Infringing these regulations may result in sanctions under the university’s disciplinary processes. Penalties may include withdrawal of IT service access. Offending material will be taken down. The University reserves the right to recover from you any costs incurred as a result of your infringement.

Information about infringement may be passed to appropriate law enforcement agencies, and any other organisations whose regulations you have breached.

You must inform the IT Service Desk if you become aware of any infringement of these regulations. Guidance notes

This guidance expands on the principles set out in the core regulations. It gives many examples of specific situations and is intended to help you relate your everyday use of the IT facilities to the do’s and don’ts in the core regulations.

Where a list of examples is given, these are just some of the most common instances at the time of publishing, and the list is not intended to be exhaustive.

Where the terms similar to Authority, Authorised, Approved or Approval appear, they refer to authority or approval originating from the person or body identified in section 3, Authority, or anyone with authority delegated to them by that person or body.

 

 

11. Scope

11.1. Users

These regulations apply to anyone using University IT facilities. This means more than students and staff. It could include, for example:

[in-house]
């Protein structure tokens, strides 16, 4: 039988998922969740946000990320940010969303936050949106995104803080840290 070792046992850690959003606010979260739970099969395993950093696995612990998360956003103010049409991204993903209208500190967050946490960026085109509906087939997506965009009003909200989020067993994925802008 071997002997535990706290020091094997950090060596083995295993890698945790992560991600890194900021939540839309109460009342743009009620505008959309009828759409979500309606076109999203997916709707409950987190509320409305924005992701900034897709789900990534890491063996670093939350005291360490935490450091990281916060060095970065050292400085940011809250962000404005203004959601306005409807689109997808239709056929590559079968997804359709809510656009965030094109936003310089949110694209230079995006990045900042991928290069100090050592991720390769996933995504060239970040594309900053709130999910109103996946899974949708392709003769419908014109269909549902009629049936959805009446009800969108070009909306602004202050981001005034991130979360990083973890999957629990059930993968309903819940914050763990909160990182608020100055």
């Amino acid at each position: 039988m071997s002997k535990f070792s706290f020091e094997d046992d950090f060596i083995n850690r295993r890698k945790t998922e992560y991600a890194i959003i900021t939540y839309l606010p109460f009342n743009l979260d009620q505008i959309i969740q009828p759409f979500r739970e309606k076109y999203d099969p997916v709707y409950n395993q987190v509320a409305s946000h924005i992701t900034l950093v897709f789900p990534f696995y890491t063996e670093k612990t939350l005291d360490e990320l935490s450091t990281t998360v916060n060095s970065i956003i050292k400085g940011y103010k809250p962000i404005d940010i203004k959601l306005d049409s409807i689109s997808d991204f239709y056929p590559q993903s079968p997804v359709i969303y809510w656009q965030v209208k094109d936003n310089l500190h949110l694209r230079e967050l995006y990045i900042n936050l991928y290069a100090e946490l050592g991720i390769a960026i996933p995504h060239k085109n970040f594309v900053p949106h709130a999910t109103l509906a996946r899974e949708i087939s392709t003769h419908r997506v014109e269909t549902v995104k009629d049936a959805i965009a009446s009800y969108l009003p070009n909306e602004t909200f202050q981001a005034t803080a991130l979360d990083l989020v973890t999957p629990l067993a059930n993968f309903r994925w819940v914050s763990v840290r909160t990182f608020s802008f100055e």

• Visitors to University websites, and people accessing the University’s online services from off campus;
  • External partners, contractor and agents based onsite and using the University network, or offsite and accessing the University’s systems;
  • Tenants of the University using the University’s computers, servers or network;
  • Visitors using Universitywifi;
  • Students and staff from other Universities logging on using eduroam.

 

11.2. IT Facilities

The term IT facilities include:

  • IT hardware that University provides, such as PCs, laptops, tablets, smart phones and printers;
  • Software that the University provides, such as operating systems, office application software, web browsers etc. It also includes software that the University has arranged for you to have access to, for example, special deals for students on commercial application packages;
  • Data that the University provides, or arranges access to. This might include online journals, data sets or citation databases;
  • Access to the network provided or arranged by the University. This would cover, for example, on campus wifi, connectivity to the internet from University PCs. Network connection in Athena Hall is subject to separate regulations by the providing company: Fresh Student Living.
  • Online services arranged by the University, such as Office 365 and Google Apps, JSTOR, or any of the Jisc online resources;
  • IT credentials, such as the use of your University login, or any other token (email address, smartcard, dongle) issued by the University to identify yourself when using IT facilities. For example, you may be able to use drop in facilities or Wi-Fi connectivity at other Universities using your usual username and password through the eduroam system. While doing so, you are subject to these regulations, as well as the regulations at the University you are visiting.

 

12. Governance

It is helpful to remember that using IT has consequences in the physical world.